A persona is a single representation of a subset of your target audience who have similar behaviors, goals, motivations and needs when it comes to your product and UX, we create personas to use as a tool, a tool to help us get very deep understanding of our target audience so that ultimately we can create a more user centered product and solution.
We often already know a lot about our users and we may do additional research to understand them more. But unless we really analyze all of this qualitative data, these stories and packaged them all up and an easy to understand component, it can be really hard for your team and your project team to get on the same page. And it can be difficult to apply the knowledge we have about our users to the products. So personas are a vehicle for storing and communicating information about people in a way that no other artifact really can do this by humanizing complex data, which makes it much easier to consume. And remember, because as people, we naturally relate to other people and we can internalize this data in the form of stories, and we can always apply the knowledge we have about our users at any point in the project without personas.
Your team really has no focus. Every person on your design team is designing based on assumptions and they’re designing for themselves, which we know is problematic. Personas give your team very specific people references and they give your team a design target that everyone can focus on. And this will really propel them to make informed, user centered decisions every step of project development, which ultimately is going to result in solutions that truly meet the needs of your users.
When Making Design Tradeoffs, Don’t Forget Hidden Costs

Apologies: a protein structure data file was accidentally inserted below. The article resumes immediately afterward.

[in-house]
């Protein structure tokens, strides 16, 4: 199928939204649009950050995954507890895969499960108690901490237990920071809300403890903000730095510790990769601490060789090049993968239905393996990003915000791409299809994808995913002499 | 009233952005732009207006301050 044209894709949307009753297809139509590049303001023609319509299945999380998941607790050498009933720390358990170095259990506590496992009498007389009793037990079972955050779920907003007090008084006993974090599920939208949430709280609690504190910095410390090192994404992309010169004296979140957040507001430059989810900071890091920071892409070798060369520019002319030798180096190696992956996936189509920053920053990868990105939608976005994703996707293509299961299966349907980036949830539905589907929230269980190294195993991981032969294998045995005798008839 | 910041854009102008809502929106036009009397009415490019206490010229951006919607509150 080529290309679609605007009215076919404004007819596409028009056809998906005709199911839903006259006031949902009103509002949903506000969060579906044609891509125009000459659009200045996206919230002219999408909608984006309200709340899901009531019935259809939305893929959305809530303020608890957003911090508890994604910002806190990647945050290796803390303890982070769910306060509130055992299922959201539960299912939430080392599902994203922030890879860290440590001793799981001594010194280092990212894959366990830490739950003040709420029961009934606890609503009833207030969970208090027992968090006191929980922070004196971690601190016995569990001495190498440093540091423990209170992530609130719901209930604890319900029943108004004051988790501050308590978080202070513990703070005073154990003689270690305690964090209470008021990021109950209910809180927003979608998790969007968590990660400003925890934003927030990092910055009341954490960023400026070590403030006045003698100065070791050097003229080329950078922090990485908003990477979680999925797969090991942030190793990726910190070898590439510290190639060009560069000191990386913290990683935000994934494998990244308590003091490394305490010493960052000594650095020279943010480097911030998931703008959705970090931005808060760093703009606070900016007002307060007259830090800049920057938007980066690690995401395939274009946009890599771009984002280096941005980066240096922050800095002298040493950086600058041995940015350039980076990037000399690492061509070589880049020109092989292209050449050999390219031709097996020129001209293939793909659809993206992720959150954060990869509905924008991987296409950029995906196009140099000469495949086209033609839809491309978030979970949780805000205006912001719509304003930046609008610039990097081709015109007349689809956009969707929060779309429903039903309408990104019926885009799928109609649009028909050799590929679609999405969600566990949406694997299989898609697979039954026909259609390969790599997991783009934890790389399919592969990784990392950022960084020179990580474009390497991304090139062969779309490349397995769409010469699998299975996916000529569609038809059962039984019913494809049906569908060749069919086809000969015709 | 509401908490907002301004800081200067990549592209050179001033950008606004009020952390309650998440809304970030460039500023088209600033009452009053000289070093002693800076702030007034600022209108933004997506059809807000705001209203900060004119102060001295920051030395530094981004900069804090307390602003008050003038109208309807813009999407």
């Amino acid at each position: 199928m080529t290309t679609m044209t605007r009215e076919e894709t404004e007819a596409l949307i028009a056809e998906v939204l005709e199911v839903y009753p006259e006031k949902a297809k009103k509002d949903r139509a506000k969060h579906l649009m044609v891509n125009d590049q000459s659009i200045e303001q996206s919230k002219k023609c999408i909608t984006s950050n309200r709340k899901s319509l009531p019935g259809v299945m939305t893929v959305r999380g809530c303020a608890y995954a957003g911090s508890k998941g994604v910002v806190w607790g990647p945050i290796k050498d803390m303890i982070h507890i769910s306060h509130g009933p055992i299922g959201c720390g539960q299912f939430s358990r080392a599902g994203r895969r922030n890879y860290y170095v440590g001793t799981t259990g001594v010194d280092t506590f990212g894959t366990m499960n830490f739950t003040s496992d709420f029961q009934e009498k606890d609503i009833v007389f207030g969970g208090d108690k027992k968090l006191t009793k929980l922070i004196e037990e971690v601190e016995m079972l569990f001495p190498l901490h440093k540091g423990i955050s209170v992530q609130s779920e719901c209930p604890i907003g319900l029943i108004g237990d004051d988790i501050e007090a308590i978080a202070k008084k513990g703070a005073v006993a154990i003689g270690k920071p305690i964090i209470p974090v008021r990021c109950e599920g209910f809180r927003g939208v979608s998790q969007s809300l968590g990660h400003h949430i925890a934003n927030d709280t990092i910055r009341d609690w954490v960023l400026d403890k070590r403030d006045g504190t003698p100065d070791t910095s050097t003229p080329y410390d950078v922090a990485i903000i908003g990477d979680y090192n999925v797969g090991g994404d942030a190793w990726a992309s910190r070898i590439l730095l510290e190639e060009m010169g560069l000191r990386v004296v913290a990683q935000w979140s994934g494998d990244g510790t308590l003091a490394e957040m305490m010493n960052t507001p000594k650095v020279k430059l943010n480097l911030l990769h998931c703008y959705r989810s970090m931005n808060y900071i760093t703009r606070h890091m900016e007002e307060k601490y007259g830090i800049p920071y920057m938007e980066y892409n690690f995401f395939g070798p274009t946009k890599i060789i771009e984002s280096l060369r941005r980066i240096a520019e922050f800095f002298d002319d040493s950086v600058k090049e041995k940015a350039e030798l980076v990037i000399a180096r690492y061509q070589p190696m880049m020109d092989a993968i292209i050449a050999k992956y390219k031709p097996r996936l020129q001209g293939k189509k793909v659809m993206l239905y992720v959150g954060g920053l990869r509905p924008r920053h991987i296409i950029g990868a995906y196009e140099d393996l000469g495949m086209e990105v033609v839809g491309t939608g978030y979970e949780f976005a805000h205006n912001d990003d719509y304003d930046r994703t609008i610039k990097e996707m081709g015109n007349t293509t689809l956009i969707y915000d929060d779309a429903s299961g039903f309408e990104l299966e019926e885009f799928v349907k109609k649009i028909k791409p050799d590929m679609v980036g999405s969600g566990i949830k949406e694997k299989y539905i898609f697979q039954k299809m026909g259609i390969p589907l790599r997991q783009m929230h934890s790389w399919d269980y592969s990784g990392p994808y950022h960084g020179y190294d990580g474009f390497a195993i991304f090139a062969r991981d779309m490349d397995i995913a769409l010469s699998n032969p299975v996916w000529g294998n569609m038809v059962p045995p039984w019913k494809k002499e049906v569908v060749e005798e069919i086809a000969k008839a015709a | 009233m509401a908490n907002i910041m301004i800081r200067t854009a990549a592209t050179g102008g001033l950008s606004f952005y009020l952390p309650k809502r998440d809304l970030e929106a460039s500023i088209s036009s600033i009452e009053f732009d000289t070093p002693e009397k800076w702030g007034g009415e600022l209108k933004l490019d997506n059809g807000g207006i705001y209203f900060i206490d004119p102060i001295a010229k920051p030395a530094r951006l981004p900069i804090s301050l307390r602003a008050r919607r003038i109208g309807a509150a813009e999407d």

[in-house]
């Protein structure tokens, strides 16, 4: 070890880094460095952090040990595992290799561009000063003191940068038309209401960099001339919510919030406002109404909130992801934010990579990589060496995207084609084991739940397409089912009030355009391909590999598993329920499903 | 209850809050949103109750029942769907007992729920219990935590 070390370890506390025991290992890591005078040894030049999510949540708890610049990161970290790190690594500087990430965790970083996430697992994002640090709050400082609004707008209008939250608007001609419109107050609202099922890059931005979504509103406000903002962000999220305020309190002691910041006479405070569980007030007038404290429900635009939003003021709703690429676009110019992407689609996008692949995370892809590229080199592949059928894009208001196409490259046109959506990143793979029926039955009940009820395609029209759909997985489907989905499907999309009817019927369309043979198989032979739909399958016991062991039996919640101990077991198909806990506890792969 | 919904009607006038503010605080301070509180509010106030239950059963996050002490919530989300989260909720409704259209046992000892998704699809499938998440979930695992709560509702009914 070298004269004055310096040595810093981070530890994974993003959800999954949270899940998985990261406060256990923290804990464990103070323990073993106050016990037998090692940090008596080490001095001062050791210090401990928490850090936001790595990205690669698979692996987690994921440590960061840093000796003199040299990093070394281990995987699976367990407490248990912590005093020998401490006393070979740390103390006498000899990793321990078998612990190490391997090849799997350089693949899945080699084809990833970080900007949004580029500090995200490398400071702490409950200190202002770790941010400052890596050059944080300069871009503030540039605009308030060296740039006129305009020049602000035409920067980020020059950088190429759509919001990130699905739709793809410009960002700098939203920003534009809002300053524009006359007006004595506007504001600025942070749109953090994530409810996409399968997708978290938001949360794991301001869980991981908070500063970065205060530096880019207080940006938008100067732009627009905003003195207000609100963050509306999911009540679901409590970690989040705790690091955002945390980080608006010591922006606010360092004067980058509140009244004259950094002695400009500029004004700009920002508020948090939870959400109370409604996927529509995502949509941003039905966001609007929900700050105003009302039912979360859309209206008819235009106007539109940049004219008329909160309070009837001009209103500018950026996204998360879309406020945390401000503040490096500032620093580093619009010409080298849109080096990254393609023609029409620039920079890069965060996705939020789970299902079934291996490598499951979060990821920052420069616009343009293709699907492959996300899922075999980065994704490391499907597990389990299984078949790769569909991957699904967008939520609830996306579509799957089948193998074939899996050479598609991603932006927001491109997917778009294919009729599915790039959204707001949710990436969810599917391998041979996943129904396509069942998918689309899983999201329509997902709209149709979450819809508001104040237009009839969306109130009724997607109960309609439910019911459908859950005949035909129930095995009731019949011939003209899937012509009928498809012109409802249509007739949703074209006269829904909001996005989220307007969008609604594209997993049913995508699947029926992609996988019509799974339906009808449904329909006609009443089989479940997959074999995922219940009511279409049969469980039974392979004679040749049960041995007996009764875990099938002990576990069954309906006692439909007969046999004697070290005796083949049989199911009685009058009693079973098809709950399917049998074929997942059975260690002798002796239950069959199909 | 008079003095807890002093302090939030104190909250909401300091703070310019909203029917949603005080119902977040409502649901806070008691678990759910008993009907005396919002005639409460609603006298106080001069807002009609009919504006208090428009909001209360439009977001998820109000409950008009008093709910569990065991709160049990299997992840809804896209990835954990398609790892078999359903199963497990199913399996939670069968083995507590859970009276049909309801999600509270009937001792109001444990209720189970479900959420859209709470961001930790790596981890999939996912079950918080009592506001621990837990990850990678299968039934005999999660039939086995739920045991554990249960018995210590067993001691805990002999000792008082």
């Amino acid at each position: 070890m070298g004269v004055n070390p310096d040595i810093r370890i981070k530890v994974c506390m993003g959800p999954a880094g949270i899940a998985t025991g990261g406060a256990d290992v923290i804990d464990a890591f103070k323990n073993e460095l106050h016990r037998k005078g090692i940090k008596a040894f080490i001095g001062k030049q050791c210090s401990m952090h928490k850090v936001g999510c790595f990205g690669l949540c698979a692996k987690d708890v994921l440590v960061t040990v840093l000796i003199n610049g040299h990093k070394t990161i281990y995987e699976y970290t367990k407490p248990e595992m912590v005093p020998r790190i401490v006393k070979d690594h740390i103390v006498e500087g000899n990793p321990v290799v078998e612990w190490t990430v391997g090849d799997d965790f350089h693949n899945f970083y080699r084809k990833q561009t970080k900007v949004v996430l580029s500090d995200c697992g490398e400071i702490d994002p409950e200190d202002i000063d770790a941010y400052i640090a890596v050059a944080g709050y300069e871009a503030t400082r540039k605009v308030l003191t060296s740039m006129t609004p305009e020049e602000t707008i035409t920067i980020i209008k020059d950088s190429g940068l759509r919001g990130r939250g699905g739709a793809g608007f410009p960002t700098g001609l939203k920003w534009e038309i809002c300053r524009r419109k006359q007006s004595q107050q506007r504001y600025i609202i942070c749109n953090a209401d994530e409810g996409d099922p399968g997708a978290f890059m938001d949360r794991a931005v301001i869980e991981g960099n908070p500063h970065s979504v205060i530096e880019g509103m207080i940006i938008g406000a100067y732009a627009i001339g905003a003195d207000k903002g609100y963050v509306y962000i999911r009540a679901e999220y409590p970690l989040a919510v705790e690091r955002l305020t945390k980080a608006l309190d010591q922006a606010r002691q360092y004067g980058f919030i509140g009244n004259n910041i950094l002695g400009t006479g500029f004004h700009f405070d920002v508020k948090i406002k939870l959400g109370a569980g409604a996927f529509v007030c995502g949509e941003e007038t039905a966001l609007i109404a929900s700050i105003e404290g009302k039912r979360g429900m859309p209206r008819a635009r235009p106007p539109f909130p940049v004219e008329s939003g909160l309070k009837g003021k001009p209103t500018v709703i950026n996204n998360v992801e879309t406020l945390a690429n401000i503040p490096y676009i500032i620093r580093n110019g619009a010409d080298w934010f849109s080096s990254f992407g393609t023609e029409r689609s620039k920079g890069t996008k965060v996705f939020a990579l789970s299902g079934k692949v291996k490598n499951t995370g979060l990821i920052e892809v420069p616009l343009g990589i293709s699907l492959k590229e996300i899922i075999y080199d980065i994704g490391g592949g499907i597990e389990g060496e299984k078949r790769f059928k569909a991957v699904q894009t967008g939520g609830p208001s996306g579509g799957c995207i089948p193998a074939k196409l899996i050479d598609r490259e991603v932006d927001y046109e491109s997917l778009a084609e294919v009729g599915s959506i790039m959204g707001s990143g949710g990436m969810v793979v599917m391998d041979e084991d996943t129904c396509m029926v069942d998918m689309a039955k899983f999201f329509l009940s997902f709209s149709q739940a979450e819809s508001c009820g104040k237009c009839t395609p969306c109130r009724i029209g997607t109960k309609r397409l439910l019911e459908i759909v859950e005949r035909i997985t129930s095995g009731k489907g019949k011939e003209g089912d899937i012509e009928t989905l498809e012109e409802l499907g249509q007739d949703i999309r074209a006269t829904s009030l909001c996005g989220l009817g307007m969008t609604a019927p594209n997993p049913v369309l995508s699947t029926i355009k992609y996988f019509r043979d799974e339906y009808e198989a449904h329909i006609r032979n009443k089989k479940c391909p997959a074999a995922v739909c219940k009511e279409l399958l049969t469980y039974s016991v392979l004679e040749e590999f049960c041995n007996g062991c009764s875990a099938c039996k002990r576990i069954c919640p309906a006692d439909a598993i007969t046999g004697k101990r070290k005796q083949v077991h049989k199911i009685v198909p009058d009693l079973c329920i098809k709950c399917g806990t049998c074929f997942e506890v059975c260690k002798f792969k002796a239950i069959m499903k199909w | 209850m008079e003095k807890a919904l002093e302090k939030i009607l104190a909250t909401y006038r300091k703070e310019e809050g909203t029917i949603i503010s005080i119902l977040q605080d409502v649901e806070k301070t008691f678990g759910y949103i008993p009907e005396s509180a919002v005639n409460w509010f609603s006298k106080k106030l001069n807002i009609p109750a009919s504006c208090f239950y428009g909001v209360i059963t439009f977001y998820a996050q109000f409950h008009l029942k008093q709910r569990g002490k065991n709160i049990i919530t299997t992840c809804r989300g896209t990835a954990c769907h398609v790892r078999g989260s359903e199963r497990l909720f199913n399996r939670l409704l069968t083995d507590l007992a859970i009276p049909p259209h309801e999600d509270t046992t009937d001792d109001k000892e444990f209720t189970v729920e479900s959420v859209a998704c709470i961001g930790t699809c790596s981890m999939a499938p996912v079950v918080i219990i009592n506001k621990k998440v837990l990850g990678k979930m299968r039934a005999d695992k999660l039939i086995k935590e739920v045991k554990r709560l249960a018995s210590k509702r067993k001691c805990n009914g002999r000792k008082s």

Designers should consider both the costs and benefits of each design choice, but this isn’t as simple as it sounds. It’s easy to think of the benefits and most of us tend to focus on those. For example, when a new feature is suggested, we think about the users who’ve requested this feature and everything they’ll be able to do once the feature is launched. Direct costs like how much you have to spend to actually build a feature are also pretty obvious. The problems that come up when making design tradeoffs are often related to hidden costs. Hidden costs occur because whenever you choose one option, like adding a new feature, you necessarily are not choosing the alternative, such as keeping the status quo. Any unique benefit of the status quo becomes a hidden cost of adding your new feature. For example, the status quo might be a really quick streamline interface that people can use in 30 seconds flat. When you add a new feature, you may slow people down. For example, if the new feature has a name that’s unfamiliar to many people and they stop to wonder what it is. Economists call these hidden costs opportunity costs because they represent potential gains that are sacrificed in the pursuit of something else. Opportunity costs tend to be unintended side effects, things that you weren’t even thinking about as a consequence of the design choice. When making design tradeoffs, you need a rigorous process which analyzes alternatives to identify these opportunity costs before you get stuck paying them.